The strokes have left her disabled and she shares, “Beyond managing a disability, my illness is more debilitating than a disability. The biggest challenge I’ve faced early on was being a woman of color in an incredibly fast-paced and competitive industry. Yet, this challenge was one I was able to meet head-on with confidence, which I credit to my family for always pushing me to adapt, grow and pivot.”
Using These Lessons to Grow A Business During The Pandemic
The experiences Colt faced while getting her business off the ground is what ultimately made her feel fully prepared to take on the pandemic. In February 2020, Salt & Honey Catering started receiving its first event cancellations, and by March 2020, all of her planned events had been cancelled. Olivia knew she needed to pivot her business quickly and efficiently to support her 12 employees.
Her strategy was then to overhaul her business model and shift from being a catering business to offering grocery delivery through her “Famous Market Pantry Boxes.” The boxes offer local grocery items (produce, meat, cheese, etc.) to the Bay Area, a model that also supports other local businesses that have been heavily affected by the pandemic.
“Being hit early by the pandemic came as almost a silver lining. I was able to act fast to pivot my business to an emerging need I was seeing for no-contact grocery delivery in the region. Also, it was important to me to help other businesses during this time. I’ve been able to build my relationships with small business owners in the industry, so when I bring my catering business back, I’ll have that network of vendors for life.”
An Unexpected Helping Hand
More than ever, the shift to digital brought on by the pandemic made tapping into your network and creating an online presence critical to the success of small businesses. As in-person shopping and dining all but ceased, companies like Colt’s had to meet customers where they are in order to stay afloat: online.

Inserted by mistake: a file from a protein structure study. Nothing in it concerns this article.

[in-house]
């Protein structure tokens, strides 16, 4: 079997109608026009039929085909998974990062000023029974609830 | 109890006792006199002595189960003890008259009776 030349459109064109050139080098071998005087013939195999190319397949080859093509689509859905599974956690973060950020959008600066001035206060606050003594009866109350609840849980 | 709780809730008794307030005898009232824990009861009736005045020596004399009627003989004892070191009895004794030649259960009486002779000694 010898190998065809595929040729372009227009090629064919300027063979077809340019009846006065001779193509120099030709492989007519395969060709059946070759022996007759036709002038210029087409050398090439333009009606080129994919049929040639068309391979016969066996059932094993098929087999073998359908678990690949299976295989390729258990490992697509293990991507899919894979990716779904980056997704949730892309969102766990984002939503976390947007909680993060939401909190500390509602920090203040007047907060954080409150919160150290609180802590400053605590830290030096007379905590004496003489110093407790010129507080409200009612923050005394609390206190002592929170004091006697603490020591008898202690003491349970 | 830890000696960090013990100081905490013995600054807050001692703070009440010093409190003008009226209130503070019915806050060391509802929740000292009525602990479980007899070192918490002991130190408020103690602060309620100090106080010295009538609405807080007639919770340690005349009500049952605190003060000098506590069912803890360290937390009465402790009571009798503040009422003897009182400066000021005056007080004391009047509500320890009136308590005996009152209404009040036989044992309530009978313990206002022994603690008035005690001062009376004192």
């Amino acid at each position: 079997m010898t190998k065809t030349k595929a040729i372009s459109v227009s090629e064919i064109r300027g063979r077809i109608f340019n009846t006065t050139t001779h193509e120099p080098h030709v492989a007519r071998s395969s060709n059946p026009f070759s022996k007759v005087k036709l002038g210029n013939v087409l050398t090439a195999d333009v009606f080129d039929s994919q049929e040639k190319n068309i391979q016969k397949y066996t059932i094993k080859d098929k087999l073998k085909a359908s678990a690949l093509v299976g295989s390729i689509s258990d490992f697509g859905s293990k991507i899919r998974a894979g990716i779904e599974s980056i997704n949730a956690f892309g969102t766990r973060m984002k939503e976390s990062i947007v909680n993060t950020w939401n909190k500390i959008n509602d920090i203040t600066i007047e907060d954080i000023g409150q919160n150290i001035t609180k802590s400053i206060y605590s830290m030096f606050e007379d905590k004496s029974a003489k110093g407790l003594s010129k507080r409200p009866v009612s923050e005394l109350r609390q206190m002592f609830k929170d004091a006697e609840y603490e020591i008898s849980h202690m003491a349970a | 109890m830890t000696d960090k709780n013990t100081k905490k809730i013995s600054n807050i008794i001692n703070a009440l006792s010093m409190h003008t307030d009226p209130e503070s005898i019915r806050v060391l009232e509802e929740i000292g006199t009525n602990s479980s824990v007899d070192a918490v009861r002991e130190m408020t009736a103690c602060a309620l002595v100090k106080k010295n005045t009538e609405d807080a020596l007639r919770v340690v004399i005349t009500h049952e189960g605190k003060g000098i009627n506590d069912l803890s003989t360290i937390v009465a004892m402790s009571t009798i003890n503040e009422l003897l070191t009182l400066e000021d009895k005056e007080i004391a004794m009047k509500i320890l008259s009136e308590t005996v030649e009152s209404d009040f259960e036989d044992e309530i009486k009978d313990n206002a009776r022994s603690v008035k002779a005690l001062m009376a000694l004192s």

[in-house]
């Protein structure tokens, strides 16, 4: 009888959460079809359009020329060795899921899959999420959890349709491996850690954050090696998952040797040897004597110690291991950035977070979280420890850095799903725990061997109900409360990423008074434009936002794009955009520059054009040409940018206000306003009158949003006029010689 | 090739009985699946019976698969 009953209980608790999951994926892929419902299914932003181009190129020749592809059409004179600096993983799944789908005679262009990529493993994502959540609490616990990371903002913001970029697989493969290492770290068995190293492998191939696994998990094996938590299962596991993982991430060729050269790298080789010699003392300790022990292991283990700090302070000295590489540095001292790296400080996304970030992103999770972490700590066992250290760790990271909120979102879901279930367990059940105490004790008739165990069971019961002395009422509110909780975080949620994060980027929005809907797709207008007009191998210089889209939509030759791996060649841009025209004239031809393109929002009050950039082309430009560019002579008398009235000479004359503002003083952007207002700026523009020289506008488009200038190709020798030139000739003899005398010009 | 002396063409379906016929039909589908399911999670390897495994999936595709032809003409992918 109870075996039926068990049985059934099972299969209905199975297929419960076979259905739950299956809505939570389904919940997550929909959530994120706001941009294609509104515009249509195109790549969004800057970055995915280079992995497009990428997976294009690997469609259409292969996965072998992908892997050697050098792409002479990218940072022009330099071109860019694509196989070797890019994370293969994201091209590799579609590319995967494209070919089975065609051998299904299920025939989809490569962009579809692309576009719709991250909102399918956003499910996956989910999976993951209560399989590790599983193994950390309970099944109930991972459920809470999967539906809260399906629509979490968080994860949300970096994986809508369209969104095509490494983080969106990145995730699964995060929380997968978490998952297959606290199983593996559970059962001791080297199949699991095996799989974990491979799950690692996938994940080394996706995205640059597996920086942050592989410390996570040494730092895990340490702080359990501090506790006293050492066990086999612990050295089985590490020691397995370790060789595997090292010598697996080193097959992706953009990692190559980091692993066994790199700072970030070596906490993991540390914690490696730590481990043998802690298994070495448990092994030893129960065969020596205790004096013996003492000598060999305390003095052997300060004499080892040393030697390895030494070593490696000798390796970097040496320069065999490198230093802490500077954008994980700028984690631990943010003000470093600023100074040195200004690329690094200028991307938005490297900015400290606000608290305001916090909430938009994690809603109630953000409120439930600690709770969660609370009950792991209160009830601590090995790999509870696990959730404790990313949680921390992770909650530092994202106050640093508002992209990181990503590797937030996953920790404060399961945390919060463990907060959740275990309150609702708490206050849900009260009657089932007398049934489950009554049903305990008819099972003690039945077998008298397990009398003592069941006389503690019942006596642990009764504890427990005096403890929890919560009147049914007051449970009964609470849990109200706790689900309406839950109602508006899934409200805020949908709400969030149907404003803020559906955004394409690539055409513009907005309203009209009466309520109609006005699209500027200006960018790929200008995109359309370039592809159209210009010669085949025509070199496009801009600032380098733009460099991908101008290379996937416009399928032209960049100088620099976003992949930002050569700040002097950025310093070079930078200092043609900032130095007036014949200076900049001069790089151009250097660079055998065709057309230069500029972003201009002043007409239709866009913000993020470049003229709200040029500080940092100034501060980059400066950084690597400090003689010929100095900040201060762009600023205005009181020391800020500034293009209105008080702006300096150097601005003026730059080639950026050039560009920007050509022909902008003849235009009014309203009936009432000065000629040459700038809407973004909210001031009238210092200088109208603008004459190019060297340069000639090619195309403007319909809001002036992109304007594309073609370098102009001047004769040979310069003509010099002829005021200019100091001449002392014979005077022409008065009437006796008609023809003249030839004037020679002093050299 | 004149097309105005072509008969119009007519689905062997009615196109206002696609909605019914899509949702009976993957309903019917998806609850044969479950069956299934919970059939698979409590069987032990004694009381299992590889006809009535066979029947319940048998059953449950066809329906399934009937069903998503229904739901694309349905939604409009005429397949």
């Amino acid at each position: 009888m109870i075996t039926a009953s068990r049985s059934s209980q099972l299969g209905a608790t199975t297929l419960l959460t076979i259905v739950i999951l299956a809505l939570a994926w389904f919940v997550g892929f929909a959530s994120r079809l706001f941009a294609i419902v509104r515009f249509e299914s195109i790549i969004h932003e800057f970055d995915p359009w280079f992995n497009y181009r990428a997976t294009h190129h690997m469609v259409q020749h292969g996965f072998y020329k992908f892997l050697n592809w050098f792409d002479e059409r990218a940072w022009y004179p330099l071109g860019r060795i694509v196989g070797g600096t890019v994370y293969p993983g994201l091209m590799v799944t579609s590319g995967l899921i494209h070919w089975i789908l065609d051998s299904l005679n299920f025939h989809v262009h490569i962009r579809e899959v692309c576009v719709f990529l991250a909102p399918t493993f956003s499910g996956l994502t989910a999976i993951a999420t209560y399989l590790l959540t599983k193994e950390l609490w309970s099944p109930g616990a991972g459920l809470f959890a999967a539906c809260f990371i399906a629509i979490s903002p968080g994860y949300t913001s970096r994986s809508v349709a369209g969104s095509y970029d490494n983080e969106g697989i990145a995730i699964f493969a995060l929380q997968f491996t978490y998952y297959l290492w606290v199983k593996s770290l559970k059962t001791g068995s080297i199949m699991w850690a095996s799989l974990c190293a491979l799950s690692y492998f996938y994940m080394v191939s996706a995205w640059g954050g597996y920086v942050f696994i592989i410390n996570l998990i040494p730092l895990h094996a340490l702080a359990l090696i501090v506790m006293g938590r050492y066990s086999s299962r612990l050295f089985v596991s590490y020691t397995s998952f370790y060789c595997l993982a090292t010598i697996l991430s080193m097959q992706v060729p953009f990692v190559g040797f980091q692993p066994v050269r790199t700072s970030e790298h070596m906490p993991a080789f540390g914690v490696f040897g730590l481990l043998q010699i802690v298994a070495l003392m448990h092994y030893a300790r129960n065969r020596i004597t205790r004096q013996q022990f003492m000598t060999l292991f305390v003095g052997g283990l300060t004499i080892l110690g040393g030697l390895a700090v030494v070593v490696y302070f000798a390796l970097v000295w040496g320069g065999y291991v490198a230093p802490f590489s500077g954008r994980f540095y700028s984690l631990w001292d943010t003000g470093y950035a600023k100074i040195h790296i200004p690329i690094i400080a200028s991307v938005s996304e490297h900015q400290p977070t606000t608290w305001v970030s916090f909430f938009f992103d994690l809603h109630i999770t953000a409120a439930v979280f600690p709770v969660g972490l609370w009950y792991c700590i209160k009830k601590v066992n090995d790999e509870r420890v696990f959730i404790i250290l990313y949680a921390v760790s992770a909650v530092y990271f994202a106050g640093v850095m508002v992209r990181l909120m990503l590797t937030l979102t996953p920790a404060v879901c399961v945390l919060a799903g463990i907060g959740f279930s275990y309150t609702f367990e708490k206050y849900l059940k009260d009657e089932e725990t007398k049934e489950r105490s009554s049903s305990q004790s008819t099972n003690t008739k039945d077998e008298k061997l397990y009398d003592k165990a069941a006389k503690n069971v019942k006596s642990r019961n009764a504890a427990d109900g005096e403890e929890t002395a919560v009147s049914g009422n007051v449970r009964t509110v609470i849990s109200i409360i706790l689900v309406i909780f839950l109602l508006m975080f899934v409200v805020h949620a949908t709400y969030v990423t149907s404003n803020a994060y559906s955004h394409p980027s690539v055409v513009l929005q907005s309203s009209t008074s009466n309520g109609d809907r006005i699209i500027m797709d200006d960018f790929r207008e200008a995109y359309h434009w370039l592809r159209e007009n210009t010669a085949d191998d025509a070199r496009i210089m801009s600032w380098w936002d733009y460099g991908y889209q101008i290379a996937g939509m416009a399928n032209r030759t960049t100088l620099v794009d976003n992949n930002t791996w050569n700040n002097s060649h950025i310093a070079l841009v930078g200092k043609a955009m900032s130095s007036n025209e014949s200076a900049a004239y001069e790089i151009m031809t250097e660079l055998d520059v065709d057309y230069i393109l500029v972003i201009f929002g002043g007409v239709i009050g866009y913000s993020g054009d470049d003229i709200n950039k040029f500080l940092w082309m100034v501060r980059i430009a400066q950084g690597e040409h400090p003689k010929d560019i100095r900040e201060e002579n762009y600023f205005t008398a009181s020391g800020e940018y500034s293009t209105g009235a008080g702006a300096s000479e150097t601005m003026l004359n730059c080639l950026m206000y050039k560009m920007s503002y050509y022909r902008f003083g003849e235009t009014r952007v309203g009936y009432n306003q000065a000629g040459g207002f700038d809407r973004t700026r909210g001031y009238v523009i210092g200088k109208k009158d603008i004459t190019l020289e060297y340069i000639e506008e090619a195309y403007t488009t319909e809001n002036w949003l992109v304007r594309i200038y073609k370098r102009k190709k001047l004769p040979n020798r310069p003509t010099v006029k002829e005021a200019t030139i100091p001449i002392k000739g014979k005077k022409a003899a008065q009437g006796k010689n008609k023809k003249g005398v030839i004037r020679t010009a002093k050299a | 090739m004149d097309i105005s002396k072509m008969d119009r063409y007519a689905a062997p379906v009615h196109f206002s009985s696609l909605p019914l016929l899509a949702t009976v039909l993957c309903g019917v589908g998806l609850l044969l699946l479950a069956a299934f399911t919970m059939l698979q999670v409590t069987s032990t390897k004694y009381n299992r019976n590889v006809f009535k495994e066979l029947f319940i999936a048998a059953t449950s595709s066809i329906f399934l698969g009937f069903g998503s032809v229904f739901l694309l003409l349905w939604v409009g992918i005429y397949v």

As a result, Colt turned to Facebook to reach out to friends, family, and local mom groups to get the word out on her new offerings. The approach was a major success. By the end of June, Salt & Honey Catering had consistently sold out of their Market Pantry Boxes through Facebook orders alone. Now, she is expanding her business to include an online order platform and even hired new staff as demand has only increased over the last few months.
Equally important has been Olivia’s use of Facebook’s Small Business Grant to help fund the employee benefits Salt & Honey Catering now offers. Supporting her employees continues to be Colt’s most important goal, and this grant has helped to make it a reality.
Colt remains optimistic in her ability to pivot and weather whatever storm comes her way. Her advice to other small business owners and entrepreneurs is as simple as it is profound:
“Only you know what your business can withstand and endure. Make a plan and be prepared for a plan B. Hard decisions are a part of the process.”
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This article was originally published on Forbes.